Peguero spent most of 2014 with Kansas City’s Triple-A club in Omaha where he hit 30 homers.
Alumni Birthdays for January 20:
Seth Harvey (’12, ’14) – 27
Chris Mears (’99) – 37
Ronaldo Pino (’83, ’84) – 51
Cecil Espy (’81) – 52
Dave McLaughlin (’83, ’84) – 55
Clarence Glenetzke (’46) – Would have been 93
I was looking for some good news today. All I had to do was look at the field at Neuroscience Group Field at Fox Cities Stadium. Notice the GREEN!??!?!?
Aside from that…
Alumni Birthdays for January 17:
David Denson (’14) – 20
Dan Floyd (’02) – 32
TJ Bohn (’03) – 35
Jay Andrews (’91) – 44
Dave Yobs (’81) – 56
Alumni Birthdays for January 18:
Brett Lawrie (’09) – 25
Michael Pineda (’08) – 26
Justin Thomas (’06) – 31
John Thompson (’95) – 42
Cesar Bernhardt (’86) – 46
Ramon Murillo (’81) – 59
Cleo Kilpatrick (’78) – 61
Rich Severson (’68) – 70
Mickey McGuire (’53) – Would have been 85
Alumni Birthdays for January 19:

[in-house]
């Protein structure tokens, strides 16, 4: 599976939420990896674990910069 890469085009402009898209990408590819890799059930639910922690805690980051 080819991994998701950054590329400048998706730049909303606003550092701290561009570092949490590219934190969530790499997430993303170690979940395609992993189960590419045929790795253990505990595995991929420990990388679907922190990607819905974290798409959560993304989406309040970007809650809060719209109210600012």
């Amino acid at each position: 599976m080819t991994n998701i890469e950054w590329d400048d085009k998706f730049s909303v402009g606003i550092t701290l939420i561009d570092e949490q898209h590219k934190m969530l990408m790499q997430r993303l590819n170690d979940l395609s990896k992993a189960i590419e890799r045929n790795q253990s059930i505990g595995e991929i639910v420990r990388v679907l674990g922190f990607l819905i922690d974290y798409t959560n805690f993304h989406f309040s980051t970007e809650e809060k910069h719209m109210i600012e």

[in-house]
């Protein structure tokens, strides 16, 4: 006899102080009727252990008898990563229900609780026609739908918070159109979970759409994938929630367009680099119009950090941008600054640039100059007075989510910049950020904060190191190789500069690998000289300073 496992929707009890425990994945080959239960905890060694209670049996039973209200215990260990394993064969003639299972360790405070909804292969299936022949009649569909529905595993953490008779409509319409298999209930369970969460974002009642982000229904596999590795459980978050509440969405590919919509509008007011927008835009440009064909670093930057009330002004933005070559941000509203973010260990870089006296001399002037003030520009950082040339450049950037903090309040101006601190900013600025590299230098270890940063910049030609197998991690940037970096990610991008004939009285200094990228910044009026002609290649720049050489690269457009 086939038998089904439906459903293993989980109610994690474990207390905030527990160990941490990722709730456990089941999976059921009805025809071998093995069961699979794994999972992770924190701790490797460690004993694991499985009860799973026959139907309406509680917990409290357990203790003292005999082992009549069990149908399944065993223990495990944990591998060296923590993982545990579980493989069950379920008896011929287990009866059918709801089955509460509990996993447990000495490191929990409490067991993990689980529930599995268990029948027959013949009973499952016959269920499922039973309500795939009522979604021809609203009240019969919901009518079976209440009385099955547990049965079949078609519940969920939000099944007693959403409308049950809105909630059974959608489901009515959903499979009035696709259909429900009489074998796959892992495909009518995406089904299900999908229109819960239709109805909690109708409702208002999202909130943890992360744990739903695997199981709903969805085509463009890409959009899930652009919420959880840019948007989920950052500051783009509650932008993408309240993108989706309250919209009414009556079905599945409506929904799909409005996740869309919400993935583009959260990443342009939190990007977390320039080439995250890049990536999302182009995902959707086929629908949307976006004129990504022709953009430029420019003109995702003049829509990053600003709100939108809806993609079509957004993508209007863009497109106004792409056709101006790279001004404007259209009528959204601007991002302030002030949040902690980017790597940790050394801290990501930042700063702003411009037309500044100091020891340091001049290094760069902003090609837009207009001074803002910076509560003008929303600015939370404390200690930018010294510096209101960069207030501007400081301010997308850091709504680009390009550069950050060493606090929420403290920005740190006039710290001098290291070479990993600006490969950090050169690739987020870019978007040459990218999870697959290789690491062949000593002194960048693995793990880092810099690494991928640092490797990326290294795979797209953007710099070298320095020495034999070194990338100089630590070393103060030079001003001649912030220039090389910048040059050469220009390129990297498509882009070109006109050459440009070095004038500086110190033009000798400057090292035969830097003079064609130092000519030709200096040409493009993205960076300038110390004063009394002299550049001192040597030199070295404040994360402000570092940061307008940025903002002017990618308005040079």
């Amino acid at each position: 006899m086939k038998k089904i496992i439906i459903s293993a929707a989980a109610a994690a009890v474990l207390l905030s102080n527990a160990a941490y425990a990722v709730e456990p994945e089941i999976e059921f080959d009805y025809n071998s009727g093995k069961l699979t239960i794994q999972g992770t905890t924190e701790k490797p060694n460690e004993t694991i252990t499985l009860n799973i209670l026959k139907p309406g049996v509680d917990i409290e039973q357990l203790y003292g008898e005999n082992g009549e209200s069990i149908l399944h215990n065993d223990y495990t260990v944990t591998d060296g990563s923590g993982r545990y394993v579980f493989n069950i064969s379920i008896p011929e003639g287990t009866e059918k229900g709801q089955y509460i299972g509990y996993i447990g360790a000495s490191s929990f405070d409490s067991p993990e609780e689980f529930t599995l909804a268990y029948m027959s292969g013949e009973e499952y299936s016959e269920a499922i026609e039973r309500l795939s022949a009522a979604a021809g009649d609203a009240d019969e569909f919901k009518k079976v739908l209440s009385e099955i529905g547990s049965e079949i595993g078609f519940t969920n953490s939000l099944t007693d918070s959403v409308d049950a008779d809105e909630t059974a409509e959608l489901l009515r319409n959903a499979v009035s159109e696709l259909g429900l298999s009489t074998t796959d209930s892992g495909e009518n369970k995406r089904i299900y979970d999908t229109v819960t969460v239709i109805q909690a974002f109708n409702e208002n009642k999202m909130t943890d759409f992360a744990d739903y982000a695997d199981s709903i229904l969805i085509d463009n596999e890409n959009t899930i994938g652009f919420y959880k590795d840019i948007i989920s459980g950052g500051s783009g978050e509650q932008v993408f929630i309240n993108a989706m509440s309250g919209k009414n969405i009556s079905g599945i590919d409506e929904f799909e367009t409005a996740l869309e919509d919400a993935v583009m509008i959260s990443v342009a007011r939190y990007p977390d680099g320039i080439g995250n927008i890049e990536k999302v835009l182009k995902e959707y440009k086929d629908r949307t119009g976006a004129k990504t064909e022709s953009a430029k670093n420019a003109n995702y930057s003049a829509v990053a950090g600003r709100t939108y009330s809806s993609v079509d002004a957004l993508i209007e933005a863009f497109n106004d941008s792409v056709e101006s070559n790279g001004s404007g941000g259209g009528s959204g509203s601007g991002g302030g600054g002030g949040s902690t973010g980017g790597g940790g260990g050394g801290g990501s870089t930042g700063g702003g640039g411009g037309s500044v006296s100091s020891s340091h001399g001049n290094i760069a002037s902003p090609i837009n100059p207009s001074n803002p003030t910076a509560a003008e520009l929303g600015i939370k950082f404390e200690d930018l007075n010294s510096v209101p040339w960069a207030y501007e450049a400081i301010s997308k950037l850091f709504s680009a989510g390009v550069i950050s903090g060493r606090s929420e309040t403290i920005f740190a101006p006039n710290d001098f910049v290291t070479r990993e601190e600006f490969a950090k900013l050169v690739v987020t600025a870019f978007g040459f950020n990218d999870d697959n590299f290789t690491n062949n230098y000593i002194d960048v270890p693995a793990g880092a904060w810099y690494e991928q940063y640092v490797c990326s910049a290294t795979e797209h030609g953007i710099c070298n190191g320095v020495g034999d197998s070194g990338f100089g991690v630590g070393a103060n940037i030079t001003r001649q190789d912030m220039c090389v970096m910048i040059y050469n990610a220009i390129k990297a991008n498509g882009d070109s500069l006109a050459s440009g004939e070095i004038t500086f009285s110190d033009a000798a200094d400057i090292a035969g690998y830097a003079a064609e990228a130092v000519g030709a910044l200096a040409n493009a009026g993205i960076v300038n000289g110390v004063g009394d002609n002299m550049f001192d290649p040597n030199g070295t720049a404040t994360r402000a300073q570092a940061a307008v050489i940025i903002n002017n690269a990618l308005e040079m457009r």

Mike Burrows (’97) – 39
Sal Urso (’93) – 43
Marshall Harper (’77) – 60
Ken Frailing (’67) – 67
This week’s Flashback Friday is a look at the first Foxes Newsletter from 1992.
Here’s what that Newsletter looked like:
Alumni Birthdays for January 16:
Juan Sanchez (’09) – 28
Matt Renfree (’07) – 30
Jon Nelson (’03) – 35
He loves snakes. For some horrible reason. Because of that, his favorite Minor League logo is of the Timber Rattlers.
That information comes at about :19 seconds of the video.
No relation to this Boog Powell, who was a member of the Fox Cities Foxes in 1960:
I have known Ben Chiswick since he was at Quad Cities…not that long ago. Ben has worked as the play-by-play announcer the last several seasons with the West Michigan Whitecaps. Now, he’s leaving the profession.
When Ben Chiswick was hired five years ago to become the play-by-play announcer for the West Michigan Whitecaps, he didn’t have a daughter and the location was closer to his Illinois home than his previous job.
But times change, and Chiswick has informed the Whitecaps he will not return for a sixth season for family reasons.
“It was a difficult decision, a family decision and it wasn’t anything that I necessarily planned or saw coming,” said Chiswick, who lives in Gurnee, Ill.
“As you know, there is a lot of travel in this business, and for myself being out of state, it was a lot of time being out of state, and my daughter is getting older. I just didn’t want to be away from home as much anymore.”
Good Luck, Ben.
Alumni Birthday for January 15:
Trey Witte (’93) – 45